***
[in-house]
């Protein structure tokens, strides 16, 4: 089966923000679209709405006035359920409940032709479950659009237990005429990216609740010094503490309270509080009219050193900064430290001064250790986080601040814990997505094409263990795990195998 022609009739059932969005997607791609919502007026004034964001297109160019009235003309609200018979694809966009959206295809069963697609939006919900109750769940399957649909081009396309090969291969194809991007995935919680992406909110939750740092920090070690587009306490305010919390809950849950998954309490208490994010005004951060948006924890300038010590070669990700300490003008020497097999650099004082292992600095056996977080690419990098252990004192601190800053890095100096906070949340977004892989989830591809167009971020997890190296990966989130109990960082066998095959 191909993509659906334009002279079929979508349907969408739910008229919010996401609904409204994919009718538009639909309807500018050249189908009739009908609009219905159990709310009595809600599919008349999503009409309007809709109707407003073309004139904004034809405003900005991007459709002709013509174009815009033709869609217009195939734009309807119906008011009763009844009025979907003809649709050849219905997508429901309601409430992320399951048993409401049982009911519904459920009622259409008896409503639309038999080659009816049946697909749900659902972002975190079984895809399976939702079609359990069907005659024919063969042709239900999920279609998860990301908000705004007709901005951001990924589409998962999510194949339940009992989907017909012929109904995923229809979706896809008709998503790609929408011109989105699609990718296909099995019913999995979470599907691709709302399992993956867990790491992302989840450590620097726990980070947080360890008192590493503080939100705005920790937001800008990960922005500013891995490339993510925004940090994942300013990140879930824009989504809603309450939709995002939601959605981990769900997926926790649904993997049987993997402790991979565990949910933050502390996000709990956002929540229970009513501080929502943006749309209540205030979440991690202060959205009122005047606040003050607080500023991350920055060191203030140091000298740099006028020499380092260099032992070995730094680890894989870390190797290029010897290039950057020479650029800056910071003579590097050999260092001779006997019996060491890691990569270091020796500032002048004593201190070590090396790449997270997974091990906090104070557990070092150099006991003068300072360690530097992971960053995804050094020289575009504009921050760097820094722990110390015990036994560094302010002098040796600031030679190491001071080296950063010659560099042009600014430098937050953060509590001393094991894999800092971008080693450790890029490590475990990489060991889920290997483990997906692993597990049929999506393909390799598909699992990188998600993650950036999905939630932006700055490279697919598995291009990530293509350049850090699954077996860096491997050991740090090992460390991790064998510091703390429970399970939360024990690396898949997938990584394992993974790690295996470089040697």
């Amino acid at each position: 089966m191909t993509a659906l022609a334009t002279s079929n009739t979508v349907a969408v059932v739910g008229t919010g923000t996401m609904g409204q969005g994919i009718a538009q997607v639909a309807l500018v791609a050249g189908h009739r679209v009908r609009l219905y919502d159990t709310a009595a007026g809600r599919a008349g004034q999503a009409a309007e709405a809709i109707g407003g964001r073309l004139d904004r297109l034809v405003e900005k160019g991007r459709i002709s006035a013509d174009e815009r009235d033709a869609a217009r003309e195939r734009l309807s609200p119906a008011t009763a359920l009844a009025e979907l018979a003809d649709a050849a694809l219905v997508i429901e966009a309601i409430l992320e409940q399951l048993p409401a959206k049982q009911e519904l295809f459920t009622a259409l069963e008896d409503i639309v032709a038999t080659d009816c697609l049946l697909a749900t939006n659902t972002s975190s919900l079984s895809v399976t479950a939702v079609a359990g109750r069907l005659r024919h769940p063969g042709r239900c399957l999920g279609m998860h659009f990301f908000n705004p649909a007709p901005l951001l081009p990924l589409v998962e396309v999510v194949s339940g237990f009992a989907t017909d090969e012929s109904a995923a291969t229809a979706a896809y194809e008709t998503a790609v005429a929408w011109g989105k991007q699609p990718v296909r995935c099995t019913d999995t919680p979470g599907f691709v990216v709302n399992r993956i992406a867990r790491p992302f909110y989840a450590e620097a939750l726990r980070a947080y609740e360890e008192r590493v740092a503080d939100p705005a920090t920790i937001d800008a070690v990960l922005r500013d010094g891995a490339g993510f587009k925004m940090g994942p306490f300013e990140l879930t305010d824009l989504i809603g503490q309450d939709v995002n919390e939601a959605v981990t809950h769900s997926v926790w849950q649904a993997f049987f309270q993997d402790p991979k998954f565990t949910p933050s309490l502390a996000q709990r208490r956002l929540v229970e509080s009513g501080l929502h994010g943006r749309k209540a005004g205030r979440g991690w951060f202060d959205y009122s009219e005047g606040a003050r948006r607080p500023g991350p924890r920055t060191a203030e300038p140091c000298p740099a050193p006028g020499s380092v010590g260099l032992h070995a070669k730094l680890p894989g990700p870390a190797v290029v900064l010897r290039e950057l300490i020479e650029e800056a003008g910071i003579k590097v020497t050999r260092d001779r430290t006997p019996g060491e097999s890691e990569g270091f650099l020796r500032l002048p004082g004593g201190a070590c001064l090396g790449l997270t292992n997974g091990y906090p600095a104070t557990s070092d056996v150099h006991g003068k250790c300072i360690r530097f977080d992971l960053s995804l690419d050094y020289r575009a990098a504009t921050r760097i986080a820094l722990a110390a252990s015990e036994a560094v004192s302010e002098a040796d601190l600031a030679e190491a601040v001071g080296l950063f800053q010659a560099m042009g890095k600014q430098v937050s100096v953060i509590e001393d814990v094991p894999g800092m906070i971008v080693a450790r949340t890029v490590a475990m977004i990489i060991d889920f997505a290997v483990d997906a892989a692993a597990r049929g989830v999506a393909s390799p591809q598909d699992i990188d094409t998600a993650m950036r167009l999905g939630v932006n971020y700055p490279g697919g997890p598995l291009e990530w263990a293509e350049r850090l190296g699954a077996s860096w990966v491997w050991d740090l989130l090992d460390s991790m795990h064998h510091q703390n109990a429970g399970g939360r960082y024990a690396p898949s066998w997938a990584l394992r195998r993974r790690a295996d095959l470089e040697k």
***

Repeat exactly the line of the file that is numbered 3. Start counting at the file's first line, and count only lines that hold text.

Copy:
């Amino acid at each position: 089966m191909t993509a659906l022609a334009t002279s079929n009739t979508v349907a969408v059932v739910g008229t919010g923000t996401m609904g409204q969005g994919i009718a538009q997607v639909a309807l500018v791609a050249g189908h009739r679209v009908r609009l219905y919502d159990t709310a009595a007026g809600r599919a008349g004034q999503a009409a309007e709405a809709i109707g407003g964001r073309l004139d904004r297109l034809v405003e900005k160019g991007r459709i002709s006035a013509d174009e815009r009235d033709a869609a217009r003309e195939r734009l309807s609200p119906a008011t009763a359920l009844a009025e979907l018979a003809d649709a050849a694809l219905v997508i429901e966009a309601i409430l992320e409940q399951l048993p409401a959206k049982q009911e519904l295809f459920t009622a259409l069963e008896d409503i639309v032709a038999t080659d009816c697609l049946l697909a749900t939006n659902t972002s975190s919900l079984s895809v399976t479950a939702v079609a359990g109750r069907l005659r024919h769940p063969g042709r239900c399957l999920g279609m998860h659009f990301f908000n705004p649909a007709p901005l951001l081009p990924l589409v998962e396309v999510v194949s339940g237990f009992a989907t017909d090969e012929s109904a995923a291969t229809a979706a896809y194809e008709t998503a790609v005429a929408w011109g989105k991007q699609p990718v296909r995935c099995t019913d999995t919680p979470g599907f691709v990216v709302n399992r993956i992406a867990r790491p992302f909110y989840a450590e620097a939750l726990r980070a947080y609740e360890e008192r590493v740092a503080d939100p705005a920090t920790i937001d800008a070690v990960l922005r500013d010094g891995a490339g993510f587009k925004m940090g994942p306490f300013e990140l879930t305010d824009l989504i809603g503490q309450d939709v995002n919390e939601a959605v981990t809950h769900s997926v926790w849950q649904a993997f049987f309270q993997d402790p991979k998954f565990t949910p933050s309490l502390a996000q709990r208490r956002l929540v229970e509080s009513g501080l929502h994010g943006r749309k209540a005004g205030r979440g991690w951060f202060d959205y009122s009219e005047g606040a003050r948006r607080p500023g991350p924890r920055t060191a203030e300038p140091c000298p740099a050193p006028g020499s380092v010590g260099l032992h070995a070669k730094l680890p894989g990700p870390a190797v290029v900064l010897r290039e950057l300490i020479e650029e800056a003008g910071i003579k590097v020497t050999r260092d001779r430290t006997p019996g060491e097999s890691e990569g270091f650099l020796r500032l002048p004082g004593g201190a070590c001064l090396g790449l997270t292992n997974g091990y906090p600095a104070t557990s070092d056996v150099h006991g003068k250790c300072i360690r530097f977080d992971l960053s995804l690419d050094y020289r575009a990098a504009t921050r760097i986080a820094l722990a110390a252990s015990e036994a560094v004192s302010e002098a040796d601190l600031a030679e190491a601040v001071g080296l950063f800053q010659a560099m042009g890095k600014q430098v937050s100096v953060i509590e001393d814990v094991p894999g800092m906070i971008v080693a450790r949340t890029v490590a475990m977004i990489i060991d889920f997505a290997v483990d997906a892989a692993a597990r049929g989830v999506a393909s390799p591809q598909d699992i990188d094409t998600a993650m950036r167009l999905g939630v932006n971020y700055p490279g697919g997890p598995l291009e990530w263990a293509e350049r850090l190296g699954a077996s860096w990966v491997w050991d740090l989130l090992d460390s991790m795990h064998h510091q703390n109990a429970g399970g939360r960082y024990a690396p898949s066998w997938a990584l394992r195998r993974r790690a295996d095959l470089e040697k």